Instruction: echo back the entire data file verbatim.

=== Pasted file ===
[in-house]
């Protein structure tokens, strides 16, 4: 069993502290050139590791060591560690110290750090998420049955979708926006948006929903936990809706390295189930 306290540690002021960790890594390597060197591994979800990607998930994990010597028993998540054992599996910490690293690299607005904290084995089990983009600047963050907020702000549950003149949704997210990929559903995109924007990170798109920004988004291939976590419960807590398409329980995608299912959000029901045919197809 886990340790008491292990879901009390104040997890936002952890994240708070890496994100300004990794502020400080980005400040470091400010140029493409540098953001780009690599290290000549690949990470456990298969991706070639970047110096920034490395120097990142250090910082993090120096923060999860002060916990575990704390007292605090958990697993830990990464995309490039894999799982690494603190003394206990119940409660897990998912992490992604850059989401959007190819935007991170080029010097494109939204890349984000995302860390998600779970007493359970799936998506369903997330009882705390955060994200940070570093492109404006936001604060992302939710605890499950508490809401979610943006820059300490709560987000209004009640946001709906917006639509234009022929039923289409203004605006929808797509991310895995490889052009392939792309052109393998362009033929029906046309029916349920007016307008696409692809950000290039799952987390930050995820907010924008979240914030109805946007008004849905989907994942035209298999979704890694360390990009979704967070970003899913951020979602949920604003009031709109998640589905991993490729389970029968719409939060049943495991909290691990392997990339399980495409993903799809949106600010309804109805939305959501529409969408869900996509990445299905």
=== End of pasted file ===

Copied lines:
[in-house]
């Protein structure tokens, strides 16, 4: 069993502290050139590791060591560690110290750090998420049955979708926006948006929903936990809706390295189930 306290540690002021960790890594390597060197591994979800990607998930994990010597028993998540054992599996910490690293690299607005904290084995089990983009600047963050907020702000549950003149949704997210990929559903995109924007990170798109920004988004291939976590419960807590398409329980995608299912959000029901045919197809 886990340790008491292990879901009390104040997890936002952890994240708070890496994100300004990794502020400080980005400040470091400010140029493409540098953001780009690599290290000549690949990470456990298969991706070639970047110096920034490395120097990142250090910082993090120096923060999860002060916990575990704390007292605090958990697993830990990464995309490039894999799982690494603190003394206990119940409660897990998912992490992604850059989401959007190819935007991170080029010097494109939204890349984000995302860390998600779970007493359970799936998506369903997330009882705390955060994200940070570093492109404006936001604060992302939710605890499950508490809401979610943006820059300490709560987000209004009640946001709906917006639509234009022929039923289409203004605006929808797509991310895995490889052009392939792309052109393998362009033929029906046309029916349920007016307008696409692809950000290039799952987390930050995820907010924008979240914030109805946007008004849905989907994942035209298999979704890694360390990009979704967070970003899913951020979602949920604003009031709109998640589905991993490729389970029968719409939060049943495991909290691990392997990339399980495409993903799809949106600010309804109805939305959501529409969408869900996509990445299905």